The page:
The Key to Solving Emissions Is Close to Home

Gehl’s Mads Kjær Ravn advocates for a rethink of our spatial consumption.

Cities are home to more than half the world’s population — and responsible for around 70% of global carbon emissions. But even as the world keeps urbanizing, our consumption of space keeps increasing. What used to be luxurious, extravagant amounts of space are now seen as aspirational; guest rooms and spacious walk-in closets are seen as standard in new suburban construction, and most cities have a surplus of underused offices. All of these additional spaces consume energy for heating, cooling, and lighting, and are constructed using tons of materials that also represent carbon emitted to the atmosphere.

With the introduction of new technologies and materials, we may be able to reduce some of these harmful impacts and decrease the negative impacts per unit of floor space. But the real leverage in terms of lowering carbon emissions comes from decreasing the amount of space that each person consumes. However, blindly optimizing for less floor area per person does not lead to livable cities. At Gehl, we investigate how to design cities where a smaller amount of space per person doesn’t mean forfeiting mental health, social capital, or support for daily life.

From density stress to density joy

What if having less space actually made life richer? What would it take to make a neighborhood where living within a smaller footprint felt joyful and not like a sacrifice?

We spend a lot of time studying neighborhoods to design around the joys of density: access to the offers of the city within a short distance, the feeling of being part of a community, the bustle of daily life while also being able to enjoy a quiet moment.

Our framework for neighborhood completeness is a starting point for many projects. When a city contains the full spectrum of offers needed for daily life within walking distance, people begin to use the city as their extended living room, enabling them to live within a smaller footprint.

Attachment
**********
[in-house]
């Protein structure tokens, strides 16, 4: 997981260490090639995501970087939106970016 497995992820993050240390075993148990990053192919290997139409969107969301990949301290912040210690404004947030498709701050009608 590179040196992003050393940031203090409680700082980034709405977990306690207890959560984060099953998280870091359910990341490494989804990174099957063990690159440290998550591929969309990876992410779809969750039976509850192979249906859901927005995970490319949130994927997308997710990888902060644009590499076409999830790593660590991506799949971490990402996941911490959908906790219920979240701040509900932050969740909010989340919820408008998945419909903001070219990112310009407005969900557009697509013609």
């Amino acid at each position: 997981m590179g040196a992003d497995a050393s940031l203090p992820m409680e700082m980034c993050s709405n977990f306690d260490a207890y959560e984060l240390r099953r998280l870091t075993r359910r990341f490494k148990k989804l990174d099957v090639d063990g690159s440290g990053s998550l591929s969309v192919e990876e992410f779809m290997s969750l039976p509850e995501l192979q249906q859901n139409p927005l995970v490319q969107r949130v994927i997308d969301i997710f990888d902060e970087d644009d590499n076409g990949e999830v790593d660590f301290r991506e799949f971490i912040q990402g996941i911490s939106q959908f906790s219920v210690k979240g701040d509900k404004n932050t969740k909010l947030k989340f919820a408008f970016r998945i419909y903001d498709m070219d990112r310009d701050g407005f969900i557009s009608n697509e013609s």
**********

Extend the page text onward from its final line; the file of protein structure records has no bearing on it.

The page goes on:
Leveraging the power of shared living

One of the most undervalued joys of living compactly is the potential for sharing. By exchanging a tiny part of each person’s private floor area, it’s possible to add shared spaces with massive amenity value. Many neighborhoods have shared amenities like gyms or laundries, but they are often underutilized because they were never designed to be social spaces. 

In our planning projects, we often ask: What if shared amenities made for shared experiences? We start with public life and shared spaces first, designing them differently than traditional categories of “residential” or “commercial.”

For example, instead of planning for private guest rooms and home offices, what if each city block had a few extra rooms and a flexible space that could be used for remote working during the day and community events after hours?

Reducing urban emissions on a global scale

Small acts, when multiplied by enough people, can truly change the world. Rethinking our spatial consumption is relatively simple at the scale of each urban resident and their neighborhood. Cities are expected to have more than 5 billion inhabitants by 2030 and have the kind of scale needed to massively lower emissions while simultaneously raising quality of life.

Measuring how much space each person consumes is critical, but we have to design with behavior in mind. Shared spaces will only work at scale if they make us feel richer even as we use less.

Mads Kjær is a Project Manager at urban design and planning consultancy Gehl.